The photo sequence above showing a morning rainbow over Whiting, New Jersey was captured on August 22, 2009. This stunning bow lasted for 90 minutes. The sequence begins at 6:58 a.m. (local Eastern Daylight Time) and ends at 8:19 a.m. Note how the rainbow moves closer to the horizon over time, in inverse proportion to the Sun climbing in the eastern sky. Aside from the primary rainbow, other bows and bow features that could be observed this glorious morning were the secondary rainbow, Alexander’s dark band (between the primary and secondary bows), supernumerary bows just beneath the primary bow, and a rainbow wheel (anticrepuscular rays appearing as faint spokes on the primary bow – frame 2, upper right).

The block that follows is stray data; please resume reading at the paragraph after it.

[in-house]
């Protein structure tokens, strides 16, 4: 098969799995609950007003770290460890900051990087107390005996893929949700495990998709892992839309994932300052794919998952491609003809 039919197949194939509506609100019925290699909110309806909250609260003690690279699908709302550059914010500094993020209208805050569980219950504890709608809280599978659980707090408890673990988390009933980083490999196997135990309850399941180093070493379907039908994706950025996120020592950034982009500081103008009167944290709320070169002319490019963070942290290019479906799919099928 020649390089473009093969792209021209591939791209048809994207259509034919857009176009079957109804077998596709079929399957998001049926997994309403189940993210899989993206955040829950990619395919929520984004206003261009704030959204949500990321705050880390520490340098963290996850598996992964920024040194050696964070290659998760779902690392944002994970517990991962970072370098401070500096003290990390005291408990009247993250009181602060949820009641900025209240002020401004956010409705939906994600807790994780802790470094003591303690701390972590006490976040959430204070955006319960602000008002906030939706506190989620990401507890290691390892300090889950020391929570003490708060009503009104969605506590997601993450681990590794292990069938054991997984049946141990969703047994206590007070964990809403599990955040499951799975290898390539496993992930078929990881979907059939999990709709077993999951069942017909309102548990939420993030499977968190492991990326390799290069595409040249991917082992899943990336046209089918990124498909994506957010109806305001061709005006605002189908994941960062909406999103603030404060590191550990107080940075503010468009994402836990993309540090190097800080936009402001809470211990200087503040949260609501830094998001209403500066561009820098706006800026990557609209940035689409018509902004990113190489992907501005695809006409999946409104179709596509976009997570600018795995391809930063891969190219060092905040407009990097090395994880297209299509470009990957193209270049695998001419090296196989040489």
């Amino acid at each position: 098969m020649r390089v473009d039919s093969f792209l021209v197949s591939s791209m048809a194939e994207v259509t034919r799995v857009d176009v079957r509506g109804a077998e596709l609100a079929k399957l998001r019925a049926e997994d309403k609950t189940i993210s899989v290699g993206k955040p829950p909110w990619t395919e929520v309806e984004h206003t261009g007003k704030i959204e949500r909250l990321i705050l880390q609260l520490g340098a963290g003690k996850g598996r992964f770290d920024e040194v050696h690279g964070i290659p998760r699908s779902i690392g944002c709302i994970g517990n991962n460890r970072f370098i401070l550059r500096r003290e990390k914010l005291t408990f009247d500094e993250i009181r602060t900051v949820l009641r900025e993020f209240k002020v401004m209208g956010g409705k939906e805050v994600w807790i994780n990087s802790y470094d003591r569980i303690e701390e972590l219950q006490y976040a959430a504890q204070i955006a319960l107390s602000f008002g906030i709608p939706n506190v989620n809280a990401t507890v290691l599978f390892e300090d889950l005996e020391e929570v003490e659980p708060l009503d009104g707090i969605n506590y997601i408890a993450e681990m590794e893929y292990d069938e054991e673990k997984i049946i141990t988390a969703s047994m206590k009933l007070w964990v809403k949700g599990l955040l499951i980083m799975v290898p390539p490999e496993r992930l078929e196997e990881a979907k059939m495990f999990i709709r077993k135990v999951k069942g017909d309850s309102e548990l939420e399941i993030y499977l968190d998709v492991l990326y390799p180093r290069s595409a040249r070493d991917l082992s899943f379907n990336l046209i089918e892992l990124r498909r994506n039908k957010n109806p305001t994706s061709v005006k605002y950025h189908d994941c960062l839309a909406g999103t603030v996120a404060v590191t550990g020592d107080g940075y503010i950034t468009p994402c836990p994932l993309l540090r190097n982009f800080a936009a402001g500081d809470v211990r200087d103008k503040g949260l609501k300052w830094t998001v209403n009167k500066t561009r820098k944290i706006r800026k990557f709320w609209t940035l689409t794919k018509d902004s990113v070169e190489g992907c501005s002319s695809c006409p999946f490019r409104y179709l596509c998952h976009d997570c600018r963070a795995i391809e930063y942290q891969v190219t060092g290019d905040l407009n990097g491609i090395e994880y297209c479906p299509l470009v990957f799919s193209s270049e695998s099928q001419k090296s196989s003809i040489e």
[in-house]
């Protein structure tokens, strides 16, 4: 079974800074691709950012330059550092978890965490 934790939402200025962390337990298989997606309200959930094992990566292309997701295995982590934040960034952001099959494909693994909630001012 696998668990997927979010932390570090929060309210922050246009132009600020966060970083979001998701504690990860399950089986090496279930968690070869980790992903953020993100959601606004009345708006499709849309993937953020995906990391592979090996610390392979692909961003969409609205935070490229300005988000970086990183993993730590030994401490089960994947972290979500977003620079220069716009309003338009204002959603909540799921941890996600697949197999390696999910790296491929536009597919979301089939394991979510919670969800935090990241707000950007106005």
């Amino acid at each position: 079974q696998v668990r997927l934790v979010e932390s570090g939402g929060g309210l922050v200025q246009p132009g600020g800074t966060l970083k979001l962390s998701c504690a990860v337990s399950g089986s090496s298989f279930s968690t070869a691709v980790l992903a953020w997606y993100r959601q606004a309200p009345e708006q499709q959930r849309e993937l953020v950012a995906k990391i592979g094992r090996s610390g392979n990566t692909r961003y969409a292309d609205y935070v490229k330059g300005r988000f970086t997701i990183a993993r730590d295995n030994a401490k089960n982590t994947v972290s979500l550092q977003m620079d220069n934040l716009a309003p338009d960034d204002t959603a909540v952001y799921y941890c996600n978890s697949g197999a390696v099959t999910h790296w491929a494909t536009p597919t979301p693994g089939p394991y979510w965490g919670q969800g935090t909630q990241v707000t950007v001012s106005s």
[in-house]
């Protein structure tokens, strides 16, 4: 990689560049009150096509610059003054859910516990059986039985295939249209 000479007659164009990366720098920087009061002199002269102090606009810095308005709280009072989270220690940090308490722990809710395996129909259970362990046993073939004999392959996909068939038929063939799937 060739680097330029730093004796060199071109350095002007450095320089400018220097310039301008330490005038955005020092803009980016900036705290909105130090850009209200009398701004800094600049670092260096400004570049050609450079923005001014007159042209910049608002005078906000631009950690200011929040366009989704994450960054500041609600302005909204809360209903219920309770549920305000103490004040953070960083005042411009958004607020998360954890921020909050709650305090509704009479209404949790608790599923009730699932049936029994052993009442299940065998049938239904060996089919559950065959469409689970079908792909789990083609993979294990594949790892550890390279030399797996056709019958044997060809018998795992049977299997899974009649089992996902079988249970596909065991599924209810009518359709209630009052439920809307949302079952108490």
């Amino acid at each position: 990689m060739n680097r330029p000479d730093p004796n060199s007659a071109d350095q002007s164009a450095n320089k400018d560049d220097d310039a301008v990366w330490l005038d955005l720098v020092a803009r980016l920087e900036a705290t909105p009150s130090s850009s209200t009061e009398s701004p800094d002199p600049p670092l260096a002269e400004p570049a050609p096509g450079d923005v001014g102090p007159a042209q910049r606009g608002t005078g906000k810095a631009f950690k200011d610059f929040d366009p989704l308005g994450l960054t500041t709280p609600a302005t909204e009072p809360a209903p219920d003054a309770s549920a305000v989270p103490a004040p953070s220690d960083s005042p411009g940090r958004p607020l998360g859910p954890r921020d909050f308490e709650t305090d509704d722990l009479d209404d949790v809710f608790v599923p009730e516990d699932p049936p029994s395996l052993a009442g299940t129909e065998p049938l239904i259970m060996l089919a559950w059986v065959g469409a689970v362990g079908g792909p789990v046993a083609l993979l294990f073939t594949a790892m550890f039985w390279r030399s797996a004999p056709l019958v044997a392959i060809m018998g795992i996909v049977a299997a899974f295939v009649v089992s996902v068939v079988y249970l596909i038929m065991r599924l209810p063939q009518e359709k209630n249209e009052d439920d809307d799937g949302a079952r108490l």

The weather pattern responsible for the formation of this long-lasting bow sequence was quite fortuitous. Although showers were in the vicinity that morning, Hurricane Bill, centered more than 200 miles (320 km) offshore, prevented a storm system (cold front) from moving east. A break in the clouds permitted the Sun to shine through, initiating the rainbow event.
This picture kicks off the new web page for "Earth Science Picture of the Day":http://epod.typepad.com/blog/2009/09/morning-ra...
Other photos can be obtained upon request.